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Hello y'all!

 

There's a possibility that next year I may not have a partner, in which case I'll probably be doing LD debate. Thus, I just had some questions about LD debate in general/transitioning between the two. Here goes:

 

How difficult is it to transition between policy and LD-- I know that they both have spreading (in progressive circuits) and stuff, but I don't consider myself the best theory debater and I know LD has a lot of that?

 

How necessary is it to go to camp for competitive success/is it impossible to have competitive success as a first time LD'r if I've had success on the policy natcir?

 

Would I be able to get away with this whole LARPing thing/ and Ks and just apply backfiles and stuff that I already have?

 

Does anyone know how progressive the circuit is in maryland and/or VA?

 

Thanks!

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the transition between ld and policy is not that bad- most people in ld read das, cps, and ks that are not as well developed so it sounds like would not be very much of a problem for you. If you happen to get into T debates, it sounds like you should be fine. However, with theory, you might have a problem. In the LD nat circuit, theory is used heavily and often. Often you will hear theory spikes in the 1ac, and 50% or more of the rounds will somehow have theory involved. Be prepared, LD is a different animal when it comes to theory- RVIs are fair game and are pretty much the excepted norm. metatheory is not uncommon either as a response to theory, and most of the theory debates you will have will be very muddled and unclear. 

LARPing is fine, although you will not have as much time to develop your position, and you will have to read util justifications in the aff, but you should be fine

you will have to learn how to answer ld frameworks if needed, but that shouldnt be a problem for you.

ks, backfiles, stuff you already have will probably be fine, although you will have to go for significant on case arguments a lot.

 

as for the maryland/VA circuit I don't know much being from Texas, however somebody from my lab was from VA and he did complain about the lack of circuit tournaments in your area. I know there is Wake, and Walt Whitman/capitol, but other than that you will probably more often than not have to travel to NY/NJ area or New England to get circuit tounaments. 

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Top Tips:

1) - You need better K links - sadly most topics dont pertain to the USFG or Policy Making,

2)- Framework debates are different.  Its more Util vs. Deon or some sort of philosophy etc.  Ultimately, make sure you have a standpoint and stick with it.

3) - K AFFs are pretty chill if you have the right judge.  There are more topic specific links and research required.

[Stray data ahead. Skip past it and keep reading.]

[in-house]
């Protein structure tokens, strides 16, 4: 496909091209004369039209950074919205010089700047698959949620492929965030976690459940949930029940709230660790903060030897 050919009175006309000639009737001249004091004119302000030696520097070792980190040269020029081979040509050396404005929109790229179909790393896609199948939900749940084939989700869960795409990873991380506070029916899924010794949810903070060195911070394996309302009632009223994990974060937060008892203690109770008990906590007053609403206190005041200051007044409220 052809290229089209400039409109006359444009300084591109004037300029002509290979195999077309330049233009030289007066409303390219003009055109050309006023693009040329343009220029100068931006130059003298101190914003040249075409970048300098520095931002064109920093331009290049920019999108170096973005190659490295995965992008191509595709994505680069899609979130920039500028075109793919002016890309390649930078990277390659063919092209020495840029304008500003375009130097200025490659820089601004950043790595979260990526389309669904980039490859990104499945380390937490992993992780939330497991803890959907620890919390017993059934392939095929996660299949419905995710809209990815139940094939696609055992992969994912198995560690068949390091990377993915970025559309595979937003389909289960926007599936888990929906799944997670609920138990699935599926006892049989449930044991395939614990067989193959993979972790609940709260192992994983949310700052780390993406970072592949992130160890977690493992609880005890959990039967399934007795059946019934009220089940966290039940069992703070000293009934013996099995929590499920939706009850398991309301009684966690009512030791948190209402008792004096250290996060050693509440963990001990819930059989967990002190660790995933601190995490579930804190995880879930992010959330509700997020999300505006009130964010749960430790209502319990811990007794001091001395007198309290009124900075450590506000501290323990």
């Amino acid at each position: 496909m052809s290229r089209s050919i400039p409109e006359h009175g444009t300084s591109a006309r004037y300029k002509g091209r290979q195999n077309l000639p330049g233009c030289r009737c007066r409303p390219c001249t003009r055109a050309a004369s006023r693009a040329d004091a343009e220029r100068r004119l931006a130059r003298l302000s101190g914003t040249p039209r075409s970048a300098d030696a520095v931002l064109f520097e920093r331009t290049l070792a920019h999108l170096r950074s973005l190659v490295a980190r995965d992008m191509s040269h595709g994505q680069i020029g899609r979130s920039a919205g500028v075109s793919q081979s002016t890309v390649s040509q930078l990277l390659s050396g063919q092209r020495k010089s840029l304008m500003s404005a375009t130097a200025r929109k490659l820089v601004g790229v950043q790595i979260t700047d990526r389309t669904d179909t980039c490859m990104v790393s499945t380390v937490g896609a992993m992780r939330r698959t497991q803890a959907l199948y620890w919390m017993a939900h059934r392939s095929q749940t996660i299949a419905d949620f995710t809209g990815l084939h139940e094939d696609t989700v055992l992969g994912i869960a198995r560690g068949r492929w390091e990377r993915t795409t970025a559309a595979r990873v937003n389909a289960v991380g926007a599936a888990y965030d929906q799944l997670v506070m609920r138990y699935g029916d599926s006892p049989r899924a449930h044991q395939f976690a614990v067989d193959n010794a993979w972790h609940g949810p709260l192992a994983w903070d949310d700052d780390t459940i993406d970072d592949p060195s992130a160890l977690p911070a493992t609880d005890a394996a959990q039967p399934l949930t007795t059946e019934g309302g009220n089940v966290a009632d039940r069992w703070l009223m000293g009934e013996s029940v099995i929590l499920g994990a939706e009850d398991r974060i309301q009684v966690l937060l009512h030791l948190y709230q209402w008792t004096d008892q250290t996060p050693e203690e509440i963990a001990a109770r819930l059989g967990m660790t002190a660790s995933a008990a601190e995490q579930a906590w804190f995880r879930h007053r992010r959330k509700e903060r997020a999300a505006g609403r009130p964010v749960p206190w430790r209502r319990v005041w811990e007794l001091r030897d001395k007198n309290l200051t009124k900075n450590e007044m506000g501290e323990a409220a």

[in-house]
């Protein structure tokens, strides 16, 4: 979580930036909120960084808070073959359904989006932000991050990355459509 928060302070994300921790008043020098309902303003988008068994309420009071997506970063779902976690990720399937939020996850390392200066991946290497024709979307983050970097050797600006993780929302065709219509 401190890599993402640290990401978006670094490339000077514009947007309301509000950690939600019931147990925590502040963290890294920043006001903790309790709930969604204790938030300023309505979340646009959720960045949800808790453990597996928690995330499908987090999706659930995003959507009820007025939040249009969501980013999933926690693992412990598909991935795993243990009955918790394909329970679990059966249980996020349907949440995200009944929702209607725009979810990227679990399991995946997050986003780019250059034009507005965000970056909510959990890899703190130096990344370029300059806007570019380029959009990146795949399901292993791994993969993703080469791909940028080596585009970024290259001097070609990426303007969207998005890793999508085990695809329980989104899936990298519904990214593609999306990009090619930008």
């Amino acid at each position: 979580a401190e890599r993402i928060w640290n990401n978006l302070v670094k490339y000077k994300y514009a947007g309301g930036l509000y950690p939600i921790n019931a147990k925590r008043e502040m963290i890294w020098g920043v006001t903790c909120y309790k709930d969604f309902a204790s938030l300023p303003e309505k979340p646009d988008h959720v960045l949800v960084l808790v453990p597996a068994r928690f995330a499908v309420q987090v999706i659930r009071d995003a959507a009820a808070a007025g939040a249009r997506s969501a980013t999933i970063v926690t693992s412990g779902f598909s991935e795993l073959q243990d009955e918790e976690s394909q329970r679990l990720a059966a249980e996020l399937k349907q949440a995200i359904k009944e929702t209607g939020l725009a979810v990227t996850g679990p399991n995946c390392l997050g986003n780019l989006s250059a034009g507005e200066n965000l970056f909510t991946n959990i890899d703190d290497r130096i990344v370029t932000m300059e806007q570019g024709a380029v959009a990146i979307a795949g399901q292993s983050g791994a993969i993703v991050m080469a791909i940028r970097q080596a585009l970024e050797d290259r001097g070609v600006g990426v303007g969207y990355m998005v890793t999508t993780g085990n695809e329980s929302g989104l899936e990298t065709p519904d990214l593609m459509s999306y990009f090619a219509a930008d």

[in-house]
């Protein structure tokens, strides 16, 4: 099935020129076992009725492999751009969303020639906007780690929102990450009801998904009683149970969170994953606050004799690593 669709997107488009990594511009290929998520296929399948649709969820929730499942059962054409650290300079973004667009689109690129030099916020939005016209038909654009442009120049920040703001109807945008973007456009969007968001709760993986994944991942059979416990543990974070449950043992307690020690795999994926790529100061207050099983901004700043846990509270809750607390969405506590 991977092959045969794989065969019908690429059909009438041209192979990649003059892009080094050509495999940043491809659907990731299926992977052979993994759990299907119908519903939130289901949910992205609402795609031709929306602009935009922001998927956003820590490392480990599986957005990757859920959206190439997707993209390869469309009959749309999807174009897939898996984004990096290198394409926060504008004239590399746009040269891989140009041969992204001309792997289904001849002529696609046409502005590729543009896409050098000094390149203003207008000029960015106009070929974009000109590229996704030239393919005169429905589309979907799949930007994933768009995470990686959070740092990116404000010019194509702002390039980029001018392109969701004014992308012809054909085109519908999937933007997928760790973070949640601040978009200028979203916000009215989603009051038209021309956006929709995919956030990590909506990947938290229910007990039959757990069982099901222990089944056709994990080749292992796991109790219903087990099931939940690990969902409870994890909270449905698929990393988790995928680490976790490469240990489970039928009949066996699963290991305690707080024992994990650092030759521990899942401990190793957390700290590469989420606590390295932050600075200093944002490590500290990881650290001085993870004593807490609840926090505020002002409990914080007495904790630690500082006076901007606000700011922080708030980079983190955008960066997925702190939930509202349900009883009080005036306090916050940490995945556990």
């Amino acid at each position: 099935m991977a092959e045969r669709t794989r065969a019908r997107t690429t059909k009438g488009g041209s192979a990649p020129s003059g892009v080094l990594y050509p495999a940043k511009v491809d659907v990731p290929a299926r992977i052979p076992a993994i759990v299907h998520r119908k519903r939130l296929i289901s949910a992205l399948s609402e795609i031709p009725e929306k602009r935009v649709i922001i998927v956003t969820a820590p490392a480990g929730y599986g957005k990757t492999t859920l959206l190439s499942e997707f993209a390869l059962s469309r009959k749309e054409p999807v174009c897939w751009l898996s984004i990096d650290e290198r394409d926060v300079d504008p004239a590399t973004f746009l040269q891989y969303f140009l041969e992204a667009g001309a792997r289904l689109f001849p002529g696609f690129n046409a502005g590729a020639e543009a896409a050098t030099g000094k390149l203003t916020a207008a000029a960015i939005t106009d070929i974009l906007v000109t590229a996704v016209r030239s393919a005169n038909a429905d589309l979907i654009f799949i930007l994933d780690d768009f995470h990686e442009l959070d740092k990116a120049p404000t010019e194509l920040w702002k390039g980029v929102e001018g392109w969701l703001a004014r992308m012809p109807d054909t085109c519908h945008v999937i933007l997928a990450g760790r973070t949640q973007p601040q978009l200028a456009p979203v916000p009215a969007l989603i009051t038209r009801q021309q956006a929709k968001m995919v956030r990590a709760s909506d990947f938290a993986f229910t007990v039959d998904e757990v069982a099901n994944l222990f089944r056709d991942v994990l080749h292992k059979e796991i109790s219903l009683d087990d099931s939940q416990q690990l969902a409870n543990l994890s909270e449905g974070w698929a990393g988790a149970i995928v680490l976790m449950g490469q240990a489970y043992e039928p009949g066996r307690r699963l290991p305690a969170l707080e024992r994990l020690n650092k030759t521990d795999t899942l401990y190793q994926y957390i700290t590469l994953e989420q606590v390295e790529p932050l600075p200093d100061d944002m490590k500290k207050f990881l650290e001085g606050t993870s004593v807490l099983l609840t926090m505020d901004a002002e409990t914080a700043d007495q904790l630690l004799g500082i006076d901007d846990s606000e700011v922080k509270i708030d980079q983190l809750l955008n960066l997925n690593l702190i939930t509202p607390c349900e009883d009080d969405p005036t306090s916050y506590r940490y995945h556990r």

4)- Topicality and other typical theory stuff can be "RVI"s or blatant abuses ie the NEG reading two Ts and theory.  

5)- You can read DAs and CPs, but finding ev that is good for either links or permuation answers is hella difficult.

6) - SPEAKING is more important.  There is a lesser quality of judging which means your not always going to get quality judges.  Work on presentation, cross x, and closing lines of 2NR and 2AR

Good luck - AS a former LDer to a newcomer - welcome to the less deadly, - more annoying beast of debate.

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I've done LD, switched to policy, and now I coach LD on the Texas circuit, which is one of the most progressive ones. The switch isn't that bad, but you've got to be really cognizant of the changes you'll have to make.

 

You should start reconsidering pretty much everything you think about debate theory in light of the statistics about aff/neg wins and losses and in light of the different times & speech orders. Like everyone else says: RVIs are legit, aff usually gets presumption, there's a lot of very fast theory that's substantiated heavily early on, etc. It's a lot different. Theory's ridiculously common, so that's a skill you should brush up on. And never don't disclose!

 

Invest your time this summer into learning analytic moral and social/political philosophy. For instance, you should start considering the debates between liberal theorists like Rawls and Nozick, how they disagree with one another, and how communitarians disagree with liberalism. You should look into metaethics and understand error theory and other kinds of moral anti-realism and start learning reasons for and against moral realism. You would do really well to get a hold of books and articles on Kantian ethics (Korsgaard's great), virtue ethics (Foot's great), Nietzschean ethics (Katsafanas), and various strains of consequentialism (check the HS LD wiki for various authors). Your K authors will be fine as well, but it's often strategic to diversify what NCs you can break against certain kinds of AC frameworks (and to make sure you have tricky ACs that can adapt to a multitude of NCs, CP/DA strategies, and Ks on different topics).

 

On that note, writing cases for LD is totally different than in policy. You should familiarize yourself with how some of the best LDers arrange not only their cases but also their aff/neg strategies; ACs are usually best off when they begin with framework, have contention-level offense that connects affirming the rez (or your plan or advocacy) with your framework, and then reserve time for an underview that includes theory spikes against probable neg strategies and that establish things like "only the aff gets RVIs" or "presumption flips aff" and the like. Because judging can be spotty, you should get used to having long (5 minute) NCs in those situations as well as strats that consist of a very short NC and a CP and DA or Ks, or be ready to just concede framework and read 7 minutes of turns in the NC (and then be prepared to answer frivolous-but-dangerous theory like "Neg must defend a competitive framework" or "Neg must defend the converse of the resolution").